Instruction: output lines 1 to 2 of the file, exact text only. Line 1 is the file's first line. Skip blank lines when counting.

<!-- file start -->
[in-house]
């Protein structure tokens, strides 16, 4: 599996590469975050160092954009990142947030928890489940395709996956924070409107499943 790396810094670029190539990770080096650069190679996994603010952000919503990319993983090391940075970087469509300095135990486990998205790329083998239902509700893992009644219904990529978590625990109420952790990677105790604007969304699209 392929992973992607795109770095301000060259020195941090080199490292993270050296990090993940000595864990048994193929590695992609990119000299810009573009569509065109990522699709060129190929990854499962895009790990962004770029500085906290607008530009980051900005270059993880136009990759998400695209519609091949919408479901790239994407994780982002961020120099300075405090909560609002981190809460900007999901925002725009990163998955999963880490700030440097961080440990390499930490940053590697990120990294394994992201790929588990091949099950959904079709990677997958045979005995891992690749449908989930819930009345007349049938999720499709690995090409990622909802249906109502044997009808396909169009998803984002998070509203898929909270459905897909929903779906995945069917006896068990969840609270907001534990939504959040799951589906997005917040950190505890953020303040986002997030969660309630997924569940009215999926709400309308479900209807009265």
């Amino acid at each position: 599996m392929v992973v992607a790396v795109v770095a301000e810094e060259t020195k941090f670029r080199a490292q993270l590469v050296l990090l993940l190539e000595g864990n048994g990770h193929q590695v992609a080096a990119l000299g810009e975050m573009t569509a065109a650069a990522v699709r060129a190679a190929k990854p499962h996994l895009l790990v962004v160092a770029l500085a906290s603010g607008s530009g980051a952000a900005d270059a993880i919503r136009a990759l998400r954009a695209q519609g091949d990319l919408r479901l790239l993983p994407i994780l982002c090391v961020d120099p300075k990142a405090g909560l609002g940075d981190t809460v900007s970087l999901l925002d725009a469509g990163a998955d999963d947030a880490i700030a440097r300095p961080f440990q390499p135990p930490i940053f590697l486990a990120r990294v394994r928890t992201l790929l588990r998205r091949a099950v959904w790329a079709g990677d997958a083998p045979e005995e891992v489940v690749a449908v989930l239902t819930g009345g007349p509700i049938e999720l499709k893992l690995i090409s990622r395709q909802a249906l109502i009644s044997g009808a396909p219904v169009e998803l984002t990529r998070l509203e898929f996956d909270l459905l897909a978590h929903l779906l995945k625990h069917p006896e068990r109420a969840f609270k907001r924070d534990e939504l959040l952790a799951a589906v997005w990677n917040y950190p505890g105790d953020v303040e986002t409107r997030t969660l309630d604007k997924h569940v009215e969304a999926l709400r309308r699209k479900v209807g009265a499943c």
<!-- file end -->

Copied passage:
[in-house]
């Protein structure tokens, strides 16, 4: 599996590469975050160092954009990142947030928890489940395709996956924070409107499943 790396810094670029190539990770080096650069190679996994603010952000919503990319993983090391940075970087469509300095135990486990998205790329083998239902509700893992009644219904990529978590625990109420952790990677105790604007969304699209 392929992973992607795109770095301000060259020195941090080199490292993270050296990090993940000595864990048994193929590695992609990119000299810009573009569509065109990522699709060129190929990854499962895009790990962004770029500085906290607008530009980051900005270059993880136009990759998400695209519609091949919408479901790239994407994780982002961020120099300075405090909560609002981190809460900007999901925002725009990163998955999963880490700030440097961080440990390499930490940053590697990120990294394994992201790929588990091949099950959904079709990677997958045979005995891992690749449908989930819930009345007349049938999720499709690995090409990622909802249906109502044997009808396909169009998803984002998070509203898929909270459905897909929903779906995945069917006896068990969840609270907001534990939504959040799951589906997005917040950190505890953020303040986002997030969660309630997924569940009215999926709400309308479900209807009265």